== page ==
There have been several WSSU women’s basketball games where Tyliah Burns looked like a freshman. Saturday against Shaw she looked like the player that head coach L’Tona Lamonte was excited to get to 601 S. Martin Luther King Jr. Dr.
The Winston-Salem State women crushed once-mighty Shaw 96-44 to pick up their second win in a row. Leading the way for the WSSU women was Burns who finished with 20 points on 8-for-10 shooting, including four 3-point connections. Several of the long-range bombs were accompanied by backward strides that were confident — perhaps borderline cocky — as the margin between the two teams continued to grow. Her waist-level brown and blonde braids swayed back-and-forth behind her, taunting the CIAA rivals from Raleigh without uttering a word.
WSSU got off to a 19-1 lead in the first quarter before Shaw woke up and cut the lead to nine at the end of the first quarter. That would be about as close as Shaw would get as WSSU outscored it 71-28 over the next three quarters to come away with a blowout victory.
Three other WSSU players joined Burns in double-figures. Brooke Spaulding had 16 points, six assists and six rebounds for a solid all-around game. Amaya Tucker had 15 points and redshirt freshman Kennedi Simmons had 12. The WSSU women shot a sizzling 60 percent for the game and hit 55.8 percent of their 3-point attempts.
WSSU counting on young talent to contribute
This was just the type of game the WSSU coaching staff imagined when they offered Tyliah Burns and Kennedi Simmons.
“Both young ladies know how to win,” head coach Lamonte said. “Tyliah won four straight state championships and Kennedi won two state championships. Both scored over 1,000 points in high school and have been MVPs of various high school tournaments. We were adamant on them two because they could add to what we are building here.”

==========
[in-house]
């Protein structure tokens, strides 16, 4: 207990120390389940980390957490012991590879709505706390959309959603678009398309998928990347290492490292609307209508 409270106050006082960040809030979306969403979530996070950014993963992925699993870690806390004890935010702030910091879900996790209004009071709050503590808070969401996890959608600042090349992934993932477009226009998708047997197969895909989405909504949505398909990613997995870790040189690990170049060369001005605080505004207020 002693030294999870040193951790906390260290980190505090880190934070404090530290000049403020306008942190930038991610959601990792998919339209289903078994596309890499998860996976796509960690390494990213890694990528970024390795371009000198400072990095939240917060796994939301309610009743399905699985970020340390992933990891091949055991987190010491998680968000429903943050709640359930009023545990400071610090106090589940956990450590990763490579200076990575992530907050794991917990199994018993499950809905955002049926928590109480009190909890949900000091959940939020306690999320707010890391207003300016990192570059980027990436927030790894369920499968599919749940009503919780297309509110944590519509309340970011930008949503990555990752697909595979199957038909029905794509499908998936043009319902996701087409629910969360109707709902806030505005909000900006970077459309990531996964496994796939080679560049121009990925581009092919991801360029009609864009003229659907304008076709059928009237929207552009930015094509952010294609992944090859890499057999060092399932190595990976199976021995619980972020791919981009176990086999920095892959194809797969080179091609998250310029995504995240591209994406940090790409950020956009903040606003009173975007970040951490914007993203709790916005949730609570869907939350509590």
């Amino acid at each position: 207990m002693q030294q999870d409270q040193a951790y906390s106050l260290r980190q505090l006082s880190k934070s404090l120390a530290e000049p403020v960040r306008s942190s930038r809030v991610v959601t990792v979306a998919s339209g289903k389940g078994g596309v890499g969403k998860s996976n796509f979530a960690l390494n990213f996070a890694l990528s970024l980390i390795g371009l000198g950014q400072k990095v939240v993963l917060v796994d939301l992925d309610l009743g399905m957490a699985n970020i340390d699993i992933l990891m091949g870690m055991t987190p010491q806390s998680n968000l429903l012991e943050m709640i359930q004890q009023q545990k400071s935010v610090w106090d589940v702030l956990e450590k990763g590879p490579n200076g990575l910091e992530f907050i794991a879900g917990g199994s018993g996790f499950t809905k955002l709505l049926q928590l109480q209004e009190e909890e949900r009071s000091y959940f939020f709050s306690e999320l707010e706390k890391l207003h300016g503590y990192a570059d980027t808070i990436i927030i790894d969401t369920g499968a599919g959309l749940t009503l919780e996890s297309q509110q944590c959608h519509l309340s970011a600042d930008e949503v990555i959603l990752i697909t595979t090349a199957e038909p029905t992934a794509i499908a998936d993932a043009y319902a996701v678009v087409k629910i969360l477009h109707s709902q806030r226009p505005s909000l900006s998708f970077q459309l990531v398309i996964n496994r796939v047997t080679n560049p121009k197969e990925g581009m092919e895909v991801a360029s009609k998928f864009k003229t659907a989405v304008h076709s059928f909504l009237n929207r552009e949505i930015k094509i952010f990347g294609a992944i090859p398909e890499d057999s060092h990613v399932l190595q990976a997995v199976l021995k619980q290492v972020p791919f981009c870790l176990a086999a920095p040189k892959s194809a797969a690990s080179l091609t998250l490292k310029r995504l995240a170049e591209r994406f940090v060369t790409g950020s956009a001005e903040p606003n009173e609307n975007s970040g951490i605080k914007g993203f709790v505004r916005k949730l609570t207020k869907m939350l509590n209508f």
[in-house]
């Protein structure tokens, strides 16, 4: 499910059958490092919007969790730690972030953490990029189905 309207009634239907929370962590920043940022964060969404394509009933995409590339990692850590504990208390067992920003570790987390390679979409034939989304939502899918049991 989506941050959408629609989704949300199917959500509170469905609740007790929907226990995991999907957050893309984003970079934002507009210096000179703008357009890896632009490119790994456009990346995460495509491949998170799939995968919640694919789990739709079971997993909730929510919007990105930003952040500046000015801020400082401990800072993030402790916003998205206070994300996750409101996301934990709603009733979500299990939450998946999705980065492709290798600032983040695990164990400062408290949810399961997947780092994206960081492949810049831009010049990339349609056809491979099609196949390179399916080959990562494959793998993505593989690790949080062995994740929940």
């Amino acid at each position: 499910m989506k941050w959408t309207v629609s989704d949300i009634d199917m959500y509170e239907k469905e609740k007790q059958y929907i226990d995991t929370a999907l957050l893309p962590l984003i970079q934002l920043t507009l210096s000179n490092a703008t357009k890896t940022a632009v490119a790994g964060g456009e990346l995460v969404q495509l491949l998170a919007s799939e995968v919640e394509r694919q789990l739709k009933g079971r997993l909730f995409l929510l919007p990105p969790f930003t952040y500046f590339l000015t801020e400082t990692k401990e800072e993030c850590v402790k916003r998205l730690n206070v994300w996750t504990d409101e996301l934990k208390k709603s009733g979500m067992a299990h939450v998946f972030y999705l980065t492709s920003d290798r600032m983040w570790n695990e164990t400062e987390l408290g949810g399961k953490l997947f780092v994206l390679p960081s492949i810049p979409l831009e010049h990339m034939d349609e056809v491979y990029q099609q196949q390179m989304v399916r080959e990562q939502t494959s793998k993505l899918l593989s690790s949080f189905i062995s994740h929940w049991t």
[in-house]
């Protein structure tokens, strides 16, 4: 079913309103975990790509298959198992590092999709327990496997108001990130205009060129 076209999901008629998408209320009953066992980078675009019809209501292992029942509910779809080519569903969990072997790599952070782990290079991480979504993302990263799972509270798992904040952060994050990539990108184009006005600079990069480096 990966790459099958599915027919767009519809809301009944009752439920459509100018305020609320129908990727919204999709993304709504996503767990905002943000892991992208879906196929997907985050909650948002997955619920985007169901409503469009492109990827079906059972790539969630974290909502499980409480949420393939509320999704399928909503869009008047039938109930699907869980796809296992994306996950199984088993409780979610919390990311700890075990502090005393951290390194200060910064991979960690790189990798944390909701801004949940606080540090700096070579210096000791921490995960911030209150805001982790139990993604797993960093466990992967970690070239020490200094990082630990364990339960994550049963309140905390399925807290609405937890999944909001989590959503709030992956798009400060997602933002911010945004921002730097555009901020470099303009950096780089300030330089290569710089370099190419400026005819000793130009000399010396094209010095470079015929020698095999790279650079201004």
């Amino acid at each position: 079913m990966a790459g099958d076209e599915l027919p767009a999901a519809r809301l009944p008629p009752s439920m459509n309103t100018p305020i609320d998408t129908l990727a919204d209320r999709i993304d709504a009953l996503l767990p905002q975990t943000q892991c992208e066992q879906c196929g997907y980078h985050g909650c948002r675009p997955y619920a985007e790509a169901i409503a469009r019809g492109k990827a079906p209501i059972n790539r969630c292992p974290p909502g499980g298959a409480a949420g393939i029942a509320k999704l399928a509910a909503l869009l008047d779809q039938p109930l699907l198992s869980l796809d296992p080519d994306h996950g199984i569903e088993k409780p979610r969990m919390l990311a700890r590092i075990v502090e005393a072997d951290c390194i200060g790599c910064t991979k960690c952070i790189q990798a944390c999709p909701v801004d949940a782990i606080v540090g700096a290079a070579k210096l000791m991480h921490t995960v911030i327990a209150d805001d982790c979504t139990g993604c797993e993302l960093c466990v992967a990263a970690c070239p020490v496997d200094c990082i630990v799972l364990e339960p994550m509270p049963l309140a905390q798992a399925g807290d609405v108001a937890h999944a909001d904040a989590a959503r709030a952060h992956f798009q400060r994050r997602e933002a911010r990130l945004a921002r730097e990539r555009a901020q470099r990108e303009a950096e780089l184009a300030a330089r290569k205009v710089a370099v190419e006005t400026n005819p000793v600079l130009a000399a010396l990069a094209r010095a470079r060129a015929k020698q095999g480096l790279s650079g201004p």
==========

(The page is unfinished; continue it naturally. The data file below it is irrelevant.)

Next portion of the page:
“They just welcomed me and I love the environment,” Burns said of why she chose WSSU.
Then 2020 came and did what 2020 did, and the CIAA put basketball on the shelf for what would have been Burns and Simmons’ first seasons on the court.
“It was very stressful because I was so used to playing basketball year round,” she said on Saturday. “So having to sit out a year — it was very stressful — but I got in the gym. But I got my shot right, got myself together.”
Still, going from high school stars to college player hasn’t been without its bumps in the road. Burns opened the season starting, scoring 15 points in an overtime loss to Concord. But injuries and adjusting to the college game have seen her have ebbs and flows.
“I just had to settle ink,” she said. “The first couple of games I was real hyped up. I had to settle in and my team, they cheered me up all those other games and helped me come up.”
Lamonte says that the new blood injected into the program are helping push the program forward.
“The freshmen and transfers have enhanced the competition in practice, they know what it takes to win in games, and they’re not afraid of the moment,” she said.
After her breakout game against Shaw, the future is looking bright for Burns. She doesn’t have to carry the offense — Amaya Tucker is the CIAA’s second leading scorer — but if she can continue to progress, that bodes well for WSSU.
WSSU will host Virginia Union on Wednesday, making up a game postponed last month due to COVID-19.